When it comes to Japanese fiction, Haruki Murakami is the name that usually jumps out at me first. His surreal stories, which mix Japanese and Western themes together, can be as poignant as they are hilarious. So, when I came across his latest novel, Killing Commendatore, I was excited to dive into a new world of weird happenings and emotional characters. I’m pleased to say the book exceeded my expectations and delivered on everything fans have come to enjoy about a classic Murakami tale.
Surrealism at its finest
Killing Commendatore depicts the life of a portrait artist, who after becoming estranged from his wife, moves into the home of another artist called Tomohiko Amada. Settling into his new life, the artist discovers one of Amada’s paintings called Killing Commendatore. Fascinated by the painting, the artist delves into Amada’s past, learning of his life during WW2 and the lengths he went to create art that moved people in a certain way.
It’s not long before strange events start to happen, such as the appearance of the mysterious Mr Menshiki, or the ringing of a bell that can never be found. Soon, the artist finds himself caught up in a journey that involves a dangerous pit in the woods, a missing thirteen-year-old-girl and an underworld haunted by sinister ideas and metaphors. Murakami mashes all these disparate elements together and turns them into writing magic.
Loneliness, love and triumph
In Killing Commendatore, the surreal themes are balanced out by the relatability of Murakami’s characters, with each person suffering from some form of loneliness. For example, the protagonist pines for his wife, despite them no longer being together, while Menshiki is searching for something that money can’t buy.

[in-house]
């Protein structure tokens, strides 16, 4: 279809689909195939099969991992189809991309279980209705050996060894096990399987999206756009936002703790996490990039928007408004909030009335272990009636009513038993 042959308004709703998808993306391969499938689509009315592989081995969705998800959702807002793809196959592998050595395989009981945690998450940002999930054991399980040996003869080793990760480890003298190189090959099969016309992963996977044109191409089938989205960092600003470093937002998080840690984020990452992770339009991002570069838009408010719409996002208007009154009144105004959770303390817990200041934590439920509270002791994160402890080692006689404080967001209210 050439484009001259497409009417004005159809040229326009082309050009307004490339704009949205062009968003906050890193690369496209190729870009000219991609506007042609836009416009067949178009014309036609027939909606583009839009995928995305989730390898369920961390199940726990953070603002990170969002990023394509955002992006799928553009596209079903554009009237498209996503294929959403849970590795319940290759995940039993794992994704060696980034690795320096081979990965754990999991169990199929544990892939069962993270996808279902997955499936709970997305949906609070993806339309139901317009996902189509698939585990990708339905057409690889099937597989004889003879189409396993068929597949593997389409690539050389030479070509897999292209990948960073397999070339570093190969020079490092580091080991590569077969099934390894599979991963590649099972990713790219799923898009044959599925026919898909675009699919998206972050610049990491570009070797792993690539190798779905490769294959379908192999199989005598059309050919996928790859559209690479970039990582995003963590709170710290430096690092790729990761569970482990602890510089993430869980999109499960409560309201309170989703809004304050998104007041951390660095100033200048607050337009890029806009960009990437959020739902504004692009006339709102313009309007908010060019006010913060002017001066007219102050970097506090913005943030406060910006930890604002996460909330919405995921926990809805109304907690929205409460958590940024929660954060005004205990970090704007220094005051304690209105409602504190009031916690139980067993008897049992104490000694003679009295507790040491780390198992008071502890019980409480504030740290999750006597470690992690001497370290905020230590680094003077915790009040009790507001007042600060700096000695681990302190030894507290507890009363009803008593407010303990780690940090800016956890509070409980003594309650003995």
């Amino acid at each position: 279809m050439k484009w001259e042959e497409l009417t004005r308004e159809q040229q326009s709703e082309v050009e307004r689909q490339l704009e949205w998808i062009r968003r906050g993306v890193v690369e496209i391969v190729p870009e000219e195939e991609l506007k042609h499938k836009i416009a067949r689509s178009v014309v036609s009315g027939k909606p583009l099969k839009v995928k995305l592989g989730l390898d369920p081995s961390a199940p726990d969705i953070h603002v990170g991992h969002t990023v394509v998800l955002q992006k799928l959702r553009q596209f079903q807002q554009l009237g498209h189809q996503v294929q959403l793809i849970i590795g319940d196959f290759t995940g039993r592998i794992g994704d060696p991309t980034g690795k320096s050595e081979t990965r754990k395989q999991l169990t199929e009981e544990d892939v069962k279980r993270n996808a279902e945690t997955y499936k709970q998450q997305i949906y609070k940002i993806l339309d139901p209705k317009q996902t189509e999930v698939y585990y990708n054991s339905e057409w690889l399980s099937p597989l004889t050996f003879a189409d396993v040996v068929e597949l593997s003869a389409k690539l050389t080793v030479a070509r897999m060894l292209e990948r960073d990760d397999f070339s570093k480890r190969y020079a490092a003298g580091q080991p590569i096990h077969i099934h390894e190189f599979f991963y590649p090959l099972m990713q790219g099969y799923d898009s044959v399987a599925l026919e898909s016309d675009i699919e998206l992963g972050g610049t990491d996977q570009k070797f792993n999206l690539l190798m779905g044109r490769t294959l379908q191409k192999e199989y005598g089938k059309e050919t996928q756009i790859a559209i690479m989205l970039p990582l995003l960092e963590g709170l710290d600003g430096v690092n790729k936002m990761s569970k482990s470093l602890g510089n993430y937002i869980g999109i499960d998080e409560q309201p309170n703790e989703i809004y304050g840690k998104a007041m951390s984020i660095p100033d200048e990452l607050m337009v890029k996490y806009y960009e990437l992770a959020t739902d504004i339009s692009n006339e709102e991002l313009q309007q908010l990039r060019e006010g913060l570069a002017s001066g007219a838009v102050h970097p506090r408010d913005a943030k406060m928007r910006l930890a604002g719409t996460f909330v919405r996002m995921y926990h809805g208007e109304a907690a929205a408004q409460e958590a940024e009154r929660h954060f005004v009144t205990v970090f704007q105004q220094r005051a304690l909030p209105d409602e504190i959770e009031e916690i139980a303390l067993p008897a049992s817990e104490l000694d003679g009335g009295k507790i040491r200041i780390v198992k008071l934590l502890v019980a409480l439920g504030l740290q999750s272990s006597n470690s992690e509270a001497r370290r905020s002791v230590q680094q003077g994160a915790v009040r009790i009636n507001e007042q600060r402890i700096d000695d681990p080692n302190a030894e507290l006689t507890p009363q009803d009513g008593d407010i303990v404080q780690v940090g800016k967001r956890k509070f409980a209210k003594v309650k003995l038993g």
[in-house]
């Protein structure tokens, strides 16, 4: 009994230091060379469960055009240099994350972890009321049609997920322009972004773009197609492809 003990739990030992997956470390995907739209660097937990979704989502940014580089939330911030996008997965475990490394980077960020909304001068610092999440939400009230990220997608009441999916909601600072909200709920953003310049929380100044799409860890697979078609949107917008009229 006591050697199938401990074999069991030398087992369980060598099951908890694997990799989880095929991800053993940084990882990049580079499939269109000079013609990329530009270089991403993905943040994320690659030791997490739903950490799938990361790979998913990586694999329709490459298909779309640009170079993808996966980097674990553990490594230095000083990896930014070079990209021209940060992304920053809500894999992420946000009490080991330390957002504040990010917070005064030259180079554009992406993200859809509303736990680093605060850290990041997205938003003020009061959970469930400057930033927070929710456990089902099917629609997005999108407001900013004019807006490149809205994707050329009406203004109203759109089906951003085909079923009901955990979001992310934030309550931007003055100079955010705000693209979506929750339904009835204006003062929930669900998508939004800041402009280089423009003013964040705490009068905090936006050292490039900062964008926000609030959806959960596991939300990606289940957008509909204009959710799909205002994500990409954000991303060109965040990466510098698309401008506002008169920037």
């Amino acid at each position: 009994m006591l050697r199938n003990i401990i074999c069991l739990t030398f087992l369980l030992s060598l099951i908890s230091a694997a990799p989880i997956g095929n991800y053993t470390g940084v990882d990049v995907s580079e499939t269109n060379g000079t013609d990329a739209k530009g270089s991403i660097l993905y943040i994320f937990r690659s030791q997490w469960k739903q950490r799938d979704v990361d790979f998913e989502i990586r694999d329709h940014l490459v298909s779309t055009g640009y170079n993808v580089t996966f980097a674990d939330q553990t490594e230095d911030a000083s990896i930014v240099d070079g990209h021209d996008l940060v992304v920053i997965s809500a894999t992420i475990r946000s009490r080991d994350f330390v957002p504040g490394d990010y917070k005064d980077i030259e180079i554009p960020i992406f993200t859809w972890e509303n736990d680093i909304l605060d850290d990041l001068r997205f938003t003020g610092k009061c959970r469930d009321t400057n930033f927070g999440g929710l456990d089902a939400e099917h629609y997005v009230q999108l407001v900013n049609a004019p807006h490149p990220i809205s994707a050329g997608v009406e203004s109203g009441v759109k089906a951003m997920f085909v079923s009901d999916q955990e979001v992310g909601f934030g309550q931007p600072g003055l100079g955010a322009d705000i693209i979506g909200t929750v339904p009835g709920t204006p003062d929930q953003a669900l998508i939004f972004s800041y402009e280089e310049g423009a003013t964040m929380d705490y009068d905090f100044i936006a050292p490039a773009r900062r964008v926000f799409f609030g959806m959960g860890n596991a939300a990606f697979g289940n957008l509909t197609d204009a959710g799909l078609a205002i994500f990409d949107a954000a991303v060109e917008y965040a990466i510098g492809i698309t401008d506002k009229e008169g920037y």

The relationship between the artist and Menshiki is one of my favourite parts of the novel because both characters feel bound to each other by forces beyond their control. By the end of the story, the artist and Menshiki find what they’re looking for, demonstrating how everyone has their own method of overcoming loneliness.
The power of art is another theme that stands out, personified through the Killing Commendatore painting that takes on a life of its own. The artist is also forced to question the nature of his reality through the pictures he creates, likening them to dark emotions that can cause physical harm if they are allowed to run free in the world.
Throughout the novel, Murakami’s prose remains sharp and elegant. It’s as if he constructs a vivid painting that when admired up close, creates the same fascination that his protagonist feels when staring at Tomohiko Amada’s masterpiece.
Killing Commendatore is a story of loneliness, love and triumph that will please long-time Murakami fans and show new readers why he is one of the greatest authors in recent memory. Buy it now on Amazon.